RAYMOND: Thank you. We’re going to take a break because the tape, we need to change the tape.
(End of Disc One.)

RAYMOND: Okay, Larry.

LARRY DAVES: I ended up doing a lot of criminal law the first couple of years. I think a lot of people who go into private practice, if they go into a neighborhood, a community, it’s going to happen. I can’t even imagine at this point how many different kinds of cases I took on, but I probably did fifteen or twenty different kinds of criminal defense cases, and the only case we ever lost was— generally all the cases I got would generally be dismissed, absolutely just by filing, by appearing as the attorney, meeting with the client, doing some investigation, talking with the district attorney and they’d dismiss it. All but one case. I tried three or four of these things.

Had another murder case where I was not as lucky. The prosecutor messed up. There had been a change in the law and when they indicted this client of mine for murder with malice. But the killing, and it was a horrible killing, there’s no question about it, had occurred at some period of time when the legislature had changed away from the murder with malice to a deliberate killing thing. And they indicted him under the new law rather than the old law, even though the new law had not gone into effect. And somehow I figured it out.

And so, it was a horrible killing. This man was accused of killing his wife, of murdering her and raping her and leaving her in a field, and things like that. But they made a mistake. They indicted him under the— with the wrong form. And so went ahead and went through the entire trial.

It was nerve wracking, believe me— nerve wracking. Because the only way you can really win on that thing is you have to go through the whole case, and then, once all the evidence is in— you only file your motion once all the evidence is in because you’re asking for a directed verdict. And so, once I made my motion, they figured out they had messed up the whole thing but it was too late. It was over with, and so the only thing that went to a jury was whether there was a killing without malice instead of a killing with malice, limited five years. The jury found of course, yes, there was, there was no question there was.

The big issues in this was the confession. They had really been brutal about getting the confession. Took them eighteen hours to get a confession out of this guy. And so I challenged the confession, whether it was an involuntary confession, and it was a good issue. I lost the issue with the Court of Criminal Appeals. But he ended up being convicted for five years and he was lucky to be honest with you, because he clearly was— Had they done this properly, he would have spent his life or a very, very long period of time in prison because it was a very horrible, brutal killing.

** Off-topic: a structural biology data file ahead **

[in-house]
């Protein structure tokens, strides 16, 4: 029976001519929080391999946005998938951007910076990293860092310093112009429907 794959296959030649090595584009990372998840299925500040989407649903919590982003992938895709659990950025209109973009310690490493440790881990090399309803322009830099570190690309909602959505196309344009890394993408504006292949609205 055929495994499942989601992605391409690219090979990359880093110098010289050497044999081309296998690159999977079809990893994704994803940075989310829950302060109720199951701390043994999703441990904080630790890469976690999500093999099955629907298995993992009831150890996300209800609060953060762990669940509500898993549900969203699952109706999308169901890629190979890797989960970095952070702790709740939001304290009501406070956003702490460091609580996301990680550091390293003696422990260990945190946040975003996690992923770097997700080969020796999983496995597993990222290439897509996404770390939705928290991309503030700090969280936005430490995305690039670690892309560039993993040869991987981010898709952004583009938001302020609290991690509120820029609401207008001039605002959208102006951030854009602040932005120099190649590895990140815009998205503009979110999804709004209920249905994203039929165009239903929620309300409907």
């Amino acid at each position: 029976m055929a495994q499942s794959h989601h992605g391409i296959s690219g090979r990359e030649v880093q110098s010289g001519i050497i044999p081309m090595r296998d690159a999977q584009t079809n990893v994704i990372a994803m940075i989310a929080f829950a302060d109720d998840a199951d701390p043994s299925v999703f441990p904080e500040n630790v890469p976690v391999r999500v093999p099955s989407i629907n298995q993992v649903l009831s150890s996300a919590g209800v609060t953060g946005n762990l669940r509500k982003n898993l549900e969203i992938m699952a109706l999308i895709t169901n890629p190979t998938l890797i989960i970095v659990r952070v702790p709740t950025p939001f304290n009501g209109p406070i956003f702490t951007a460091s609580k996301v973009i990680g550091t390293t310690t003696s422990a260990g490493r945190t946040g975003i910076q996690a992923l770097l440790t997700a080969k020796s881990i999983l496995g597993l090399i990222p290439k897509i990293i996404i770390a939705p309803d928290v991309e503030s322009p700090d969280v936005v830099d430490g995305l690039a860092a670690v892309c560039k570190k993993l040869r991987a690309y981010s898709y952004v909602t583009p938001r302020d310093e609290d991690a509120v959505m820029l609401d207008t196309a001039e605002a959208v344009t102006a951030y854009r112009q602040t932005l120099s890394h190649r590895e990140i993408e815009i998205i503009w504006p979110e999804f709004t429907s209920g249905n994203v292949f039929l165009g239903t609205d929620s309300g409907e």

I did— at any rate, I did a number of different criminal cases, so many of them were just so petty—bad checks, not paying for rental equipment— or a lot of them, although I didn’t do very many. One or two drug cases, where it was just a matter of file a motion to dismiss or throw out the evidence. And every single one we got thrown out.

I had lots of good luck on criminal cases but I hated it, the business, because I couldn’t figure out how to charge people. I didn’t like to charge people. I felt like if they were innocent, they shouldn’t have to pay. And so it was killing me, ‘cause I was doing case after case after case, really, and winning the case and getting the cases dismissed, and getting almost nothing for it.

I couldn’t keep going and that’s why I switched over to doing employment discrimination because I could make the employer pay. I just couldn’t figure out the economics of the criminal defense work, although I loved it. I mean, I loved seeing cases that we won; I loved being able to go to juries and argue the issues. I really loved it. I felt like I was back in Criminal Law class with Professor Sharlot, being finally able to talk about where these principles came from. Why they meant so much, why they’re so powerful in our system. I’m trying to think of any of the other— all the other criminal cases were really pretty routine things.

Part four of nine – The Thurman and Herman Davis capital murder trial